Cooking, Food, Recipe

Easy-Peasy Ciabatta Bread

I needed a bread for an ETWYRT recipe, and it’s been a while since I made this, but it’s so good. And it’s super easy to make up, it just takes a while. This is a bread that can take two days to make, or you can do it in five hours. Most of that is resting time while it rises. Two things you should know about this recipe: one, it’s very unlike most other bread recipes. And two: there’s NO kneading. At least not in the way you’re probably thinking of.

Slipper Bread
Slipper Bread

I highly recommend a stand mixer, sorry. I know many of you don’t have one. But you can do this recipe in a food processor with a large bowl and the bread blade, too.

I developed the recipe from one for five-hour ciabatta bread because I vaguely remembered using something like it in the past quite successfully.

The first thing you’ll need is your stand mixer, bowl, and either the paddle or dough hook. Either will work here.

Put 2 cups of hot (not boiling, just from the tap) water and about 2 tsp yeast (a packet is 2 1/4 tsp, that will work fine) in the bowl. Walk away and leave it for 10-15 minutes. Maybe throw in a teaspoon of sugar, but you don’t need to.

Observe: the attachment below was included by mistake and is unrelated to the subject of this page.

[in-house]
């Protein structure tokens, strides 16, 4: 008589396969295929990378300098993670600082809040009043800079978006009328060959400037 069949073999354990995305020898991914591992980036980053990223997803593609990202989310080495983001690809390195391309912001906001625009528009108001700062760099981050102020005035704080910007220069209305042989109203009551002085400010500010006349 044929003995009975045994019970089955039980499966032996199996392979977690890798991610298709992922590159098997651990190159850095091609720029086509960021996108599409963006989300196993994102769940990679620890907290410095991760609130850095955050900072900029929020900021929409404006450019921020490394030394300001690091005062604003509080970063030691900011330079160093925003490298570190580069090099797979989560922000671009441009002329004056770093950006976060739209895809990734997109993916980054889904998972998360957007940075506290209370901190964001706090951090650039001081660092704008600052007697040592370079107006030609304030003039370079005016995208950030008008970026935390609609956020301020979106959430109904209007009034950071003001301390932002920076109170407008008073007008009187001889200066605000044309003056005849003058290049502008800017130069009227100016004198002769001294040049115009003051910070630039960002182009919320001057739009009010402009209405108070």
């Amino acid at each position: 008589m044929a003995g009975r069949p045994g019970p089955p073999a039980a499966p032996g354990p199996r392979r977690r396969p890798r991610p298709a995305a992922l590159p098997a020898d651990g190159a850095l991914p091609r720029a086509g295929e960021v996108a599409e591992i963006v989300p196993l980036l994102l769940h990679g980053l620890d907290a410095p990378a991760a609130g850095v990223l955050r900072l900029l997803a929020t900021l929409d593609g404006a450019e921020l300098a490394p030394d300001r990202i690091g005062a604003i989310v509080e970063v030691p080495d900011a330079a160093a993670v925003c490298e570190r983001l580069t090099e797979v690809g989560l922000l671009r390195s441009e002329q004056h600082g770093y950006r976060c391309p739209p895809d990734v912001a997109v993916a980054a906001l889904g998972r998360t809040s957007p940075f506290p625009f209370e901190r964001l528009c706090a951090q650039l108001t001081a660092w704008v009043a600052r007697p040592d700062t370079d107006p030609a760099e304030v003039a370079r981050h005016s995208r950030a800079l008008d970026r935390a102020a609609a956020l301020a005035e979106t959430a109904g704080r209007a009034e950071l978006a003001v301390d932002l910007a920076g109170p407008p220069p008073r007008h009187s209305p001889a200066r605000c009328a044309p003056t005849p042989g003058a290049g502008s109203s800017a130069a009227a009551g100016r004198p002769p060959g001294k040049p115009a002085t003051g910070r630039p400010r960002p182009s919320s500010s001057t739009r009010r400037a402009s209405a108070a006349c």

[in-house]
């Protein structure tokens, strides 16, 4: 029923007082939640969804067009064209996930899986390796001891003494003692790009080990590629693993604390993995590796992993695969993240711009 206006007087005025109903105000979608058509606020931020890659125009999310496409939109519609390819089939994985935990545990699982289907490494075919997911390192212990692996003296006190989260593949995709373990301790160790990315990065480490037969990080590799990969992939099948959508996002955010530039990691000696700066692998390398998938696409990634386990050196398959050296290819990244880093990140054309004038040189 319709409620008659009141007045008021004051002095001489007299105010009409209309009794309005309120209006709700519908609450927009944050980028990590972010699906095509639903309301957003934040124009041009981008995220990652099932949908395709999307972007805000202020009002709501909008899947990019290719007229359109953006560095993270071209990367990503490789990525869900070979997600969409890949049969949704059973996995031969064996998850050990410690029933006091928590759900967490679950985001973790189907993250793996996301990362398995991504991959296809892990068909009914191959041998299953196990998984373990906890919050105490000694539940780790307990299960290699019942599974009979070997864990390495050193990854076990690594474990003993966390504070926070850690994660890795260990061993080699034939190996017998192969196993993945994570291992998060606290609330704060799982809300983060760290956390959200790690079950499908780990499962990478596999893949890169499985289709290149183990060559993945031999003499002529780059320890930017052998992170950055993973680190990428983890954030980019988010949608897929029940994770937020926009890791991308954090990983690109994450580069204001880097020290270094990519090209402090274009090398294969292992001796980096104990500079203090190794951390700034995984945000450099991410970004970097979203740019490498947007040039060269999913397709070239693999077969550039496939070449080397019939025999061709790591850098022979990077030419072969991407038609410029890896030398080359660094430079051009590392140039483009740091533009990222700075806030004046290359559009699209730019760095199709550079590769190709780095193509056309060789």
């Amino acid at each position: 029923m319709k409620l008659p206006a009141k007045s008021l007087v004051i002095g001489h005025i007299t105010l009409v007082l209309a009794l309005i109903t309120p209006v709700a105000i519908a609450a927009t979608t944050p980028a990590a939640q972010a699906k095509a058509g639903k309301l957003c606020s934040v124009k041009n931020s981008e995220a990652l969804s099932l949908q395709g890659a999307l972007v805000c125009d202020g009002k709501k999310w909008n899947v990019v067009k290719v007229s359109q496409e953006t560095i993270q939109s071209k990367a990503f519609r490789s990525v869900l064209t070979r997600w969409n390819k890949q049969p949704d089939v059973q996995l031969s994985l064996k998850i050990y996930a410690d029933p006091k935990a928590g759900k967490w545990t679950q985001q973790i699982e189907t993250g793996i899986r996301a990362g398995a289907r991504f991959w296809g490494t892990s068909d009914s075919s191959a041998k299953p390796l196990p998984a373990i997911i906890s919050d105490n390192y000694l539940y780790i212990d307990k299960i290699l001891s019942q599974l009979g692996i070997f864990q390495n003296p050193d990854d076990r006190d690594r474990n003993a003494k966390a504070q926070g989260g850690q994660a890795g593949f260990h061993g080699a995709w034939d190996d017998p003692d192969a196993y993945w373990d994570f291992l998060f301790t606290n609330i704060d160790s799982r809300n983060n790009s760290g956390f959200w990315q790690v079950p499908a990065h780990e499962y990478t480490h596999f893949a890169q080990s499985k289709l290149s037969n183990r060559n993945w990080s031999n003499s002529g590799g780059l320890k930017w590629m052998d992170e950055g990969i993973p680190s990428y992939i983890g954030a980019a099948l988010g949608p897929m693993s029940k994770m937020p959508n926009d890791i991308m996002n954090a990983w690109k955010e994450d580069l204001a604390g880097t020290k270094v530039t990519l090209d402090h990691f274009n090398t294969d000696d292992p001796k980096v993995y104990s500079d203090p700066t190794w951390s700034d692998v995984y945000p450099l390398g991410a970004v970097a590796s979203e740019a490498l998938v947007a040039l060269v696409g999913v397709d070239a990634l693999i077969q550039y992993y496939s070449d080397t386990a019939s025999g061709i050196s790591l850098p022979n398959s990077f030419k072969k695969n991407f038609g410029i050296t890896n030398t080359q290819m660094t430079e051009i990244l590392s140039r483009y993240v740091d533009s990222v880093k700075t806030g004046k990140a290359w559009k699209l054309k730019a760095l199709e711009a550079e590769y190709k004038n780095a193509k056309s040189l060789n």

ciabatta dough
The hard work is done by the sturdy stand mixer.

Wander back into the kitchen and throw 2 tablespoons of wheat gluten in the frothing colony of yeast you have brought back to life. Weigh out 500 grams of flour, and put that in along with a teaspoon of salt, then stir it all together with the mixer until it’s roughly combined. Walk away again for about ten minutes to allow the gluten some time to get started. I was cooking other things and cleaning while doing this, it’s easy to multitask around it as it’s fairly forgiving on the time at this point.